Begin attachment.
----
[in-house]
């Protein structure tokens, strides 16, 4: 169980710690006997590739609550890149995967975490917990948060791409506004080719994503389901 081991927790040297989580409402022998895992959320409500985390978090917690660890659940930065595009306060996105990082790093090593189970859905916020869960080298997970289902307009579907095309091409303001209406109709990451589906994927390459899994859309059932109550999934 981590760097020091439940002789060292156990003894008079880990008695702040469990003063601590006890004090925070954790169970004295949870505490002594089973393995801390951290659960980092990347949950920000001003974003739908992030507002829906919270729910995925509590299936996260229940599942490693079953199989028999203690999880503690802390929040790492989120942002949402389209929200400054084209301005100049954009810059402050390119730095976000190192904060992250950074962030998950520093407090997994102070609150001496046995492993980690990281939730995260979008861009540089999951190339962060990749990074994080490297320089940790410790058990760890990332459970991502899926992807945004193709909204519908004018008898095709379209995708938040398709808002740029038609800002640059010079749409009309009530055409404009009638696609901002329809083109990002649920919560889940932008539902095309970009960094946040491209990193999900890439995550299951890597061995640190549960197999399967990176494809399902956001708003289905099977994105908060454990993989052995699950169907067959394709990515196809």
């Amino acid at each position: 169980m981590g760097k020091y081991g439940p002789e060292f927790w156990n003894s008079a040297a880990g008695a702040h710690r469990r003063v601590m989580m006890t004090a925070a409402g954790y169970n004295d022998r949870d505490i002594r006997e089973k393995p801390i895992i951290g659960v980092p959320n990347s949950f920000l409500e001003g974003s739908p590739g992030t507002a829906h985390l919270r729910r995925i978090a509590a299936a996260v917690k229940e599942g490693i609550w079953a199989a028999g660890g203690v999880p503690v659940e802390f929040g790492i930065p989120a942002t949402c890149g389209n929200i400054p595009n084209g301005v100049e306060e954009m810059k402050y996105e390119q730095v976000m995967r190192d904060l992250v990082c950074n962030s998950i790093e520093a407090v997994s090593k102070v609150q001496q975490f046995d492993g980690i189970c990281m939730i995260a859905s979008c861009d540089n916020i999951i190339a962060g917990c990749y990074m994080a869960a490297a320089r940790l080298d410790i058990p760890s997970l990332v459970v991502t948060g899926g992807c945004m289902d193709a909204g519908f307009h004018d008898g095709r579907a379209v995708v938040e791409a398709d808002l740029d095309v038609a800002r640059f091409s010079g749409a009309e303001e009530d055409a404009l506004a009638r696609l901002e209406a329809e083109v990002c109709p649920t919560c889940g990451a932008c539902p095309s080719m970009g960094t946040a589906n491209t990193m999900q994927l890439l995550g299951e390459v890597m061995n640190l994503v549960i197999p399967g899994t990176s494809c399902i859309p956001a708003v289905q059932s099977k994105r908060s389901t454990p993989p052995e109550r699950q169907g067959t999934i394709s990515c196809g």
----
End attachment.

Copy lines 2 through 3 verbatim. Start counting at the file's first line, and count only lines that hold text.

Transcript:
């Protein structure tokens, strides 16, 4: 169980710690006997590739609550890149995967975490917990948060791409506004080719994503389901 081991927790040297989580409402022998895992959320409500985390978090917690660890659940930065595009306060996105990082790093090593189970859905916020869960080298997970289902307009579907095309091409303001209406109709990451589906994927390459899994859309059932109550999934 981590760097020091439940002789060292156990003894008079880990008695702040469990003063601590006890004090925070954790169970004295949870505490002594089973393995801390951290659960980092990347949950920000001003974003739908992030507002829906919270729910995925509590299936996260229940599942490693079953199989028999203690999880503690802390929040790492989120942002949402389209929200400054084209301005100049954009810059402050390119730095976000190192904060992250950074962030998950520093407090997994102070609150001496046995492993980690990281939730995260979008861009540089999951190339962060990749990074994080490297320089940790410790058990760890990332459970991502899926992807945004193709909204519908004018008898095709379209995708938040398709808002740029038609800002640059010079749409009309009530055409404009009638696609901002329809083109990002649920919560889940932008539902095309970009960094946040491209990193999900890439995550299951890597061995640190549960197999399967990176494809399902956001708003289905099977994105908060454990993989052995699950169907067959394709990515196809």
């Amino acid at each position: 169980m981590g760097k020091y081991g439940p002789e060292f927790w156990n003894s008079a040297a880990g008695a702040h710690r469990r003063v601590m989580m006890t004090a925070a409402g954790y169970n004295d022998r949870d505490i002594r006997e089973k393995p801390i895992i951290g659960v980092p959320n990347s949950f920000l409500e001003g974003s739908p590739g992030t507002a829906h985390l919270r729910r995925i978090a509590a299936a996260v917690k229940e599942g490693i609550w079953a199989a028999g660890g203690v999880p503690v659940e802390f929040g790492i930065p989120a942002t949402c890149g389209n929200i400054p595009n084209g301005v100049e306060e954009m810059k402050y996105e390119q730095v976000m995967r190192d904060l992250v990082c950074n962030s998950i790093e520093a407090v997994s090593k102070v609150q001496q975490f046995d492993g980690i189970c990281m939730i995260a859905s979008c861009d540089n916020i999951i190339a962060g917990c990749y990074m994080a869960a490297a320089r940790l080298d410790i058990p760890s997970l990332v459970v991502t948060g899926g992807c945004m289902d193709a909204g519908f307009h004018d008898g095709r579907a379209v995708v938040e791409a398709d808002l740029d095309v038609a800002r640059f091409s010079g749409a009309e303001e009530d055409a404009l506004a009638r696609l901002e209406a329809e083109v990002c109709p649920t919560c889940g990451a932008c539902p095309s080719m970009g960094t946040a589906n491209t990193m999900q994927l890439l995550g299951e390459v890597m061995n640190l994503v549960i197999p399967g899994t990176s494809c399902i859309p956001a708003v289905q059932s099977k994105r908060s389901t454990p993989p052995e109550r699950q169907g067959t999934i394709s990515c196809g």